MSU’s Schutter Diagnostic Lab Releases First in Educational Video Series
BOZEMAN – Montana State University Extension’s Schutter Diagnostic Lab, the core of MSU’s Integrated Pest Management Program, released the first three in a series of educational videos earlier this month outlining the services the lab provides.
The lab, which works closely with MSU’s College of Agriculture, helps growers identify and manage pest problems using multiple methods rather than relying solely on pesticides. This integrated pest management approach seeks to incorporate knowledge of pest life cycles and regional environments to prevent diseases and combat harmful insects. Management can include techniques such as preventive traps for insect pests and biocontrols like insect-eating wasps as well as simple installations like door sweeps on greenhouses. Specialists in the Schutter Lab analyze an average of 3,000 samples per year to identify plants, insect pests, crop diseases and environmental stressors and recommend management strategies. The lab serves all of Montana, including its seven reservations, as well as several surrounding states.
“With each identification, we consider that an opportunity to educate the client,”said Schutter Lab scientist Mary Burrows, professor in the Department of Plant Sciences and Plant Pathology and MSU Extension specialist in plant pathology. “The first step in integrated pest management is identifying the pest, but we do pesticide safety education, community outreach and urban agriculture too. We partner with all kinds of people and just try to help wherever we can.”
The videos, produced by MontanaPBS, came in response to requests from Montana growers for more easily accessible educational content. Burrows calls the first three videos, released earlier this month, “success stories” of the Integrated Pest Management program. The first highlights the adoption of the program at a Bozeman’s Streamline Farm to aid in growing tomatoes year-round and the second explains how the Museum of the Rockies uses integrated pest management to protect sensitive displays and artifacts. The third video, featuring MSU’s Champ the Bobcat and emeritus professor Don Mathre, explains how to properly submit a sample to the lab for diagnosis.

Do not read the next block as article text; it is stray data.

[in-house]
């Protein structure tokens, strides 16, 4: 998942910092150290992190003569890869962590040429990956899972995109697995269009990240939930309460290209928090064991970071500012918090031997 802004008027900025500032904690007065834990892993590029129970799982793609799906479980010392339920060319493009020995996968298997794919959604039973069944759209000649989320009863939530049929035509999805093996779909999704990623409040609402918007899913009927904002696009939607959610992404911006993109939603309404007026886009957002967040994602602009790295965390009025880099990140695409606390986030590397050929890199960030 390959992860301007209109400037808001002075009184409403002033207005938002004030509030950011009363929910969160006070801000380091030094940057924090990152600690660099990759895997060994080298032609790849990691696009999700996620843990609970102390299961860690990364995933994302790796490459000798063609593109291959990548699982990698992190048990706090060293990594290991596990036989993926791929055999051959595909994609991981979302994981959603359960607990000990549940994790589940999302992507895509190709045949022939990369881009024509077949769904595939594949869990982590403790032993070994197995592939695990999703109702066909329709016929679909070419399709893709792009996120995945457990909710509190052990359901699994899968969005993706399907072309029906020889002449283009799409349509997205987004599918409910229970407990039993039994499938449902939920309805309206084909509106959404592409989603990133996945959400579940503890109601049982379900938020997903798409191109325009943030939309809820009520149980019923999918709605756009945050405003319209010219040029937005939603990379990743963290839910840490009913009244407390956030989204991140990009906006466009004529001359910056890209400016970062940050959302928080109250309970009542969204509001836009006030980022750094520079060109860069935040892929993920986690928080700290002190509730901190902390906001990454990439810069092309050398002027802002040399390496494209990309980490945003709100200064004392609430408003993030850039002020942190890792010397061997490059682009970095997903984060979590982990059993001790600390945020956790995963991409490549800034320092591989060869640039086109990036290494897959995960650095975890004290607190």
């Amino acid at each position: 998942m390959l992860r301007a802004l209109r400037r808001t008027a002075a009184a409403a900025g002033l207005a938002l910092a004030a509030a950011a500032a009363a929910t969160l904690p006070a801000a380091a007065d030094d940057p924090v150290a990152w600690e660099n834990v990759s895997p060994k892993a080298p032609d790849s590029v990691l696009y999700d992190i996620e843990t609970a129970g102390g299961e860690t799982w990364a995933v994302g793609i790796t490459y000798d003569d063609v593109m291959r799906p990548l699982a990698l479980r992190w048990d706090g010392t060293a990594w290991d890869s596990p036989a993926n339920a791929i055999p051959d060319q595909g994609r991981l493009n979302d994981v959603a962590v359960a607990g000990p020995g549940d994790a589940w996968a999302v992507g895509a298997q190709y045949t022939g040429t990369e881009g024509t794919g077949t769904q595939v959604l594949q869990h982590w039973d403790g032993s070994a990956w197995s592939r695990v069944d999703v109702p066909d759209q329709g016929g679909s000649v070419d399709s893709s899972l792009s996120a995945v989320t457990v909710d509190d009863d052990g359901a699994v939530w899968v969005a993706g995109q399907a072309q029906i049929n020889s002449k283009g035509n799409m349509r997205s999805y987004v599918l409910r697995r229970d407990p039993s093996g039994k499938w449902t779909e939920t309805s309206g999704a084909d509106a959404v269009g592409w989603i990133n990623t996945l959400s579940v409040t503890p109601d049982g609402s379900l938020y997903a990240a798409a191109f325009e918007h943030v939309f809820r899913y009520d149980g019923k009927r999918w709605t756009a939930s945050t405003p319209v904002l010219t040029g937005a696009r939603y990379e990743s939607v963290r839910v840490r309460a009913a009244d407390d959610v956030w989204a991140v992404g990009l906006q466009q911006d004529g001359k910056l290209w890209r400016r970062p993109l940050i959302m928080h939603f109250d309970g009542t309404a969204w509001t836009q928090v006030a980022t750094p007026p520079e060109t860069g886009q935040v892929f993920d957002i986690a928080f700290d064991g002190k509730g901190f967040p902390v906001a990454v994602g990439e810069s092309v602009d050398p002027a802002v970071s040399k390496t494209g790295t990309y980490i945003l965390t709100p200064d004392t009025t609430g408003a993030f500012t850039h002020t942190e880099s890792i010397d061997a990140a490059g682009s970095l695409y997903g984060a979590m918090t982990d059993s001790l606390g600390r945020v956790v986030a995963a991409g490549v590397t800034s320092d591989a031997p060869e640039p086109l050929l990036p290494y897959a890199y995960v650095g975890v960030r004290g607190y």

“Our stakeholders mentioned that as people are using their phones more, they were wanting access to easier content,” said Sarah Eilers, manager of the Integrated Pest Management program. “Everyone kept saying they wanted videos, and these were the answer to that.”
Burrows said the Schutter Lab is often helps to identify trends in plant pests and diseases in the region. For instance, if a type of fungal plant disease develops resistance to fungicides, it can spread to susceptible plants nearby and cause millions of dollars in damage, said Burrows. An analysis from the Schutter Lab — and watchful producers who send in samples — can help to avoid crop losses through identification and education. The lab’s scientists also work closely with plant breeders in the College of Agriculture to develop varieties of barley, winter and spring wheat and other crops that are adapted to various threats in the state.
The first three videos can be viewed on the MSU Extension YouTube channel at https://www.youtube.com/user/MSUExtensionChannel/videos. Additional videos will be released throughout 2020.